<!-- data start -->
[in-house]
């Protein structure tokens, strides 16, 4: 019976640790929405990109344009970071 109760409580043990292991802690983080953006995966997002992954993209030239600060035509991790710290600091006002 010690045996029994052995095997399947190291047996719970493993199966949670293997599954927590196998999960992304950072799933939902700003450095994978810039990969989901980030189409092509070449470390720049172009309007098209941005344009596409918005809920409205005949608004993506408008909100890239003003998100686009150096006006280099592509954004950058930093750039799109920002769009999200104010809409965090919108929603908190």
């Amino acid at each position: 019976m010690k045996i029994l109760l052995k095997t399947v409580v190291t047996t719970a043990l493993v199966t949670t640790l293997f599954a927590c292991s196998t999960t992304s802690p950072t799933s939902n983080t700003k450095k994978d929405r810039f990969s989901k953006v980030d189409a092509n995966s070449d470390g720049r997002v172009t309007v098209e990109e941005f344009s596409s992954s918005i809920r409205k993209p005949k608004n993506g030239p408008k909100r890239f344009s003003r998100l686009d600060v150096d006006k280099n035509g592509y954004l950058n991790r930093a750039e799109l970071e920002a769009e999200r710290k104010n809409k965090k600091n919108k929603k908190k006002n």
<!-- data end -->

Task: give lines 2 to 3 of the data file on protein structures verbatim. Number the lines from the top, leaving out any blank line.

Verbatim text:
């Protein structure tokens, strides 16, 4: 019976640790929405990109344009970071 109760409580043990292991802690983080953006995966997002992954993209030239600060035509991790710290600091006002 010690045996029994052995095997399947190291047996719970493993199966949670293997599954927590196998999960992304950072799933939902700003450095994978810039990969989901980030189409092509070449470390720049172009309007098209941005344009596409918005809920409205005949608004993506408008909100890239003003998100686009150096006006280099592509954004950058930093750039799109920002769009999200104010809409965090919108929603908190």
């Amino acid at each position: 019976m010690k045996i029994l109760l052995k095997t399947v409580v190291t047996t719970a043990l493993v199966t949670t640790l293997f599954a927590c292991s196998t999960t992304s802690p950072t799933s939902n983080t700003k450095k994978d929405r810039f990969s989901k953006v980030d189409a092509n995966s070449d470390g720049r997002v172009t309007v098209e990109e941005f344009s596409s992954s918005i809920r409205k993209p005949k608004n993506g030239p408008k909100r890239f344009s003003r998100l686009d600060v150096d006006k280099n035509g592509y954004l950058n991790r930093a750039e799109l970071e920002a769009e999200r710290k104010n809409k965090k600091n919108k929603k908190k006002n």